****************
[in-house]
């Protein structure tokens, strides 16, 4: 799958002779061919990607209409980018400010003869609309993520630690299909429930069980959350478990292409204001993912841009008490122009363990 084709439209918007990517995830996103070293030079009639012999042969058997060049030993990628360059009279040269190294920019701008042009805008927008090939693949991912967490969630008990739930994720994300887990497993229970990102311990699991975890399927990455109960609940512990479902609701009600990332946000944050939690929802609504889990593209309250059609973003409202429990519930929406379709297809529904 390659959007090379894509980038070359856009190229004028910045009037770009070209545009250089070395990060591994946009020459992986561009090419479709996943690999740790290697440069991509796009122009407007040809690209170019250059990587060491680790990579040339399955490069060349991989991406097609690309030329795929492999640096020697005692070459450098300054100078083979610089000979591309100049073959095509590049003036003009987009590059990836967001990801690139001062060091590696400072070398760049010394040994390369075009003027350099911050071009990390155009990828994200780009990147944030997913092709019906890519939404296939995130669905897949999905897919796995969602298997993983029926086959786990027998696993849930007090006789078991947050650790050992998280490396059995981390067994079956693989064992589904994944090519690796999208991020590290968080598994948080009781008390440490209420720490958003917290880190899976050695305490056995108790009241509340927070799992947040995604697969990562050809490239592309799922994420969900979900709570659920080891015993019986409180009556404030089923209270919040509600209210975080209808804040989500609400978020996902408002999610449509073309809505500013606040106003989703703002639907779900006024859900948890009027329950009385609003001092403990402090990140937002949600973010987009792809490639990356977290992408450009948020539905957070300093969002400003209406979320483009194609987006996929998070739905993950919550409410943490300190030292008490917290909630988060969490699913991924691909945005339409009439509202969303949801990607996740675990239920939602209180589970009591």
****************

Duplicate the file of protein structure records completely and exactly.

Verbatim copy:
[in-house]
């Protein structure tokens, strides 16, 4: 799958002779061919990607209409980018400010003869609309993520630690299909429930069980959350478990292409204001993912841009008490122009363990 084709439209918007990517995830996103070293030079009639012999042969058997060049030993990628360059009279040269190294920019701008042009805008927008090939693949991912967490969630008990739930994720994300887990497993229970990102311990699991975890399927990455109960609940512990479902609701009600990332946000944050939690929802609504889990593209309250059609973003409202429990519930929406379709297809529904 390659959007090379894509980038070359856009190229004028910045009037770009070209545009250089070395990060591994946009020459992986561009090419479709996943690999740790290697440069991509796009122009407007040809690209170019250059990587060491680790990579040339399955490069060349991989991406097609690309030329795929492999640096020697005692070459450098300054100078083979610089000979591309100049073959095509590049003036003009987009590059990836967001990801690139001062060091590696400072070398760049010394040994390369075009003027350099911050071009990390155009990828994200780009990147944030997913092709019906890519939404296939995130669905897949999905897919796995969602298997993983029926086959786990027998696993849930007090006789078991947050650790050992998280490396059995981390067994079956693989064992589904994944090519690796999208991020590290968080598994948080009781008390440490209420720490958003917290880190899976050695305490056995108790009241509340927070799992947040995604697969990562050809490239592309799922994420969900979900709570659920080891015993019986409180009556404030089923209270919040509600209210975080209808804040989500609400978020996902408002999610449509073309809505500013606040106003989703703002639907779900006024859900948890009027329950009385609003001092403990402090990140937002949600973010987009792809490639990356977290992408450009948020539905957070300093969002400003209406979320483009194609987006996929998070739905993950919550409410943490300190030292008490917290909630988060969490699913991924691909945005339409009439509202969303949801990607996740675990239920939602209180589970009591």